All that is left of this now are the old bank vaults which are the stores and taxidermy section for the museum. Lukas took us down to meet the staff down there and given the local history of the space it all felt very...atmospheric:
The taxidermists are an amazing powerhouse down underneath the museum proper. They are incredibly skilled at what they do; they can work for years on some of the bigger pieces, reconstructing the muscle and sinews on a skeleton in clay and then making a cast of this and re-stretching the skin over the top. These are skills passed down from master to apprentice - a macabre apostolic succession.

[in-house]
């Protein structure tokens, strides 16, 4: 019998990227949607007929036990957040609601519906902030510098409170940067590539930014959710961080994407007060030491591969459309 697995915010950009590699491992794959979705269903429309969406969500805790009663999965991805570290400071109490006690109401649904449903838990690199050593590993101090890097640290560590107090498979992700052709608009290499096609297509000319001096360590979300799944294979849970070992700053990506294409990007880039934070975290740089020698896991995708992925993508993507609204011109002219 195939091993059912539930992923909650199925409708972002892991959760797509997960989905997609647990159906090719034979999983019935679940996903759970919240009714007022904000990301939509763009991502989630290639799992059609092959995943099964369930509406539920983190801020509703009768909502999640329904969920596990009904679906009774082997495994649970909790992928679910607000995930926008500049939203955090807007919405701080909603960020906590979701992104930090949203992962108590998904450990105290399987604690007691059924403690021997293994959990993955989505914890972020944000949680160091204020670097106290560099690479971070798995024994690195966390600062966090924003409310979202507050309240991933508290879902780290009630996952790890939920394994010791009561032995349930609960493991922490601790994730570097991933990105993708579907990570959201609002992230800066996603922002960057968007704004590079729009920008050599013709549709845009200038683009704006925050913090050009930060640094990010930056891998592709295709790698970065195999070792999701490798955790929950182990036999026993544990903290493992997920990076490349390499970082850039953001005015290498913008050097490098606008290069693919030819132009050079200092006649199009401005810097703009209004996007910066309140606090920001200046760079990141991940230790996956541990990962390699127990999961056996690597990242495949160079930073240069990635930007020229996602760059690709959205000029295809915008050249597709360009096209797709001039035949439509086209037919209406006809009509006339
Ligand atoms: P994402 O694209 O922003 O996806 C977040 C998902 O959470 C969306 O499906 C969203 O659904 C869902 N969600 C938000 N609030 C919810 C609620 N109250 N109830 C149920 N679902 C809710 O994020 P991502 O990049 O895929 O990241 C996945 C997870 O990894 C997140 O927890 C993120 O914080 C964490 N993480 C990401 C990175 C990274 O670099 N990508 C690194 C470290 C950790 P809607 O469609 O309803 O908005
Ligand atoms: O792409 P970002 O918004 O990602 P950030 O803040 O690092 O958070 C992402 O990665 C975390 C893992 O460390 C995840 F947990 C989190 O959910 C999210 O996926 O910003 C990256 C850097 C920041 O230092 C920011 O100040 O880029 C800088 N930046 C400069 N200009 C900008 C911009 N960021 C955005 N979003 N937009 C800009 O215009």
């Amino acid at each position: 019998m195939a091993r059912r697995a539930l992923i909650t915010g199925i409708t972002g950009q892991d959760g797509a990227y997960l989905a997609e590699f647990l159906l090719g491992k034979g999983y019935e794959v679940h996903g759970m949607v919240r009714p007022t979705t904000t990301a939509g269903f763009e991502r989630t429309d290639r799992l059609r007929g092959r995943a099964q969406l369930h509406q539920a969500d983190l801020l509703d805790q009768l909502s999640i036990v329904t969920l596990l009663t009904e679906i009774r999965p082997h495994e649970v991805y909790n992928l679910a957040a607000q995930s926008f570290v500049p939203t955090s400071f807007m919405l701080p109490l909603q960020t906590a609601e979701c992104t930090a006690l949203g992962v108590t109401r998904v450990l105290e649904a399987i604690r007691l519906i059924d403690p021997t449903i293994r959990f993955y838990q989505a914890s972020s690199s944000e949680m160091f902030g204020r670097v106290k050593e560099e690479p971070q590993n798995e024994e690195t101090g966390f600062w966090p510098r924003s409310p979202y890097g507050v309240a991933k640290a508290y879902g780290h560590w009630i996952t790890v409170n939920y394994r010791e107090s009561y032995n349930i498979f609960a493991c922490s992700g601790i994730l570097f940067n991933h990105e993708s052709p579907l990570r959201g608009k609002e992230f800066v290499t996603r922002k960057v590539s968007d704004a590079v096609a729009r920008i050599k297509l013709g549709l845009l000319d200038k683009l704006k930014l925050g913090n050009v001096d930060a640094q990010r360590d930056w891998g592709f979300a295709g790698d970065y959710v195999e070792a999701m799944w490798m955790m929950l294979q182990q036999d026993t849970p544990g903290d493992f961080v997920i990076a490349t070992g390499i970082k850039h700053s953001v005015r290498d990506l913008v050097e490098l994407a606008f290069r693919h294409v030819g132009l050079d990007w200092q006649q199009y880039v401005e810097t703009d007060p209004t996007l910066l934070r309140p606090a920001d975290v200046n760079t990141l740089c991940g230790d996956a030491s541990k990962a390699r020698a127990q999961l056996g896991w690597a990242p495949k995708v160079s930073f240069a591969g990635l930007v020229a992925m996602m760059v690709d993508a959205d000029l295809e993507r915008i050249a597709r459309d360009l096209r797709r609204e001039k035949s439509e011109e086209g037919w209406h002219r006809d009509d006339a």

What struck me was the physical lack of 'animal' after the process was finished. You can just see one of the castings, the head of an antelope, to the left of the sprinbok on the wall (no corrections please). It really is just the skin, artfully pulled over the fibre glass. From this strange, translucent core, the ghost of the original animal, long since dead, you can create something that looks so lifelike in its glass cases. In most instances looking so real that you can feel a decided sadness to see them in the main halls of the museum, and yet the life is long gone from them.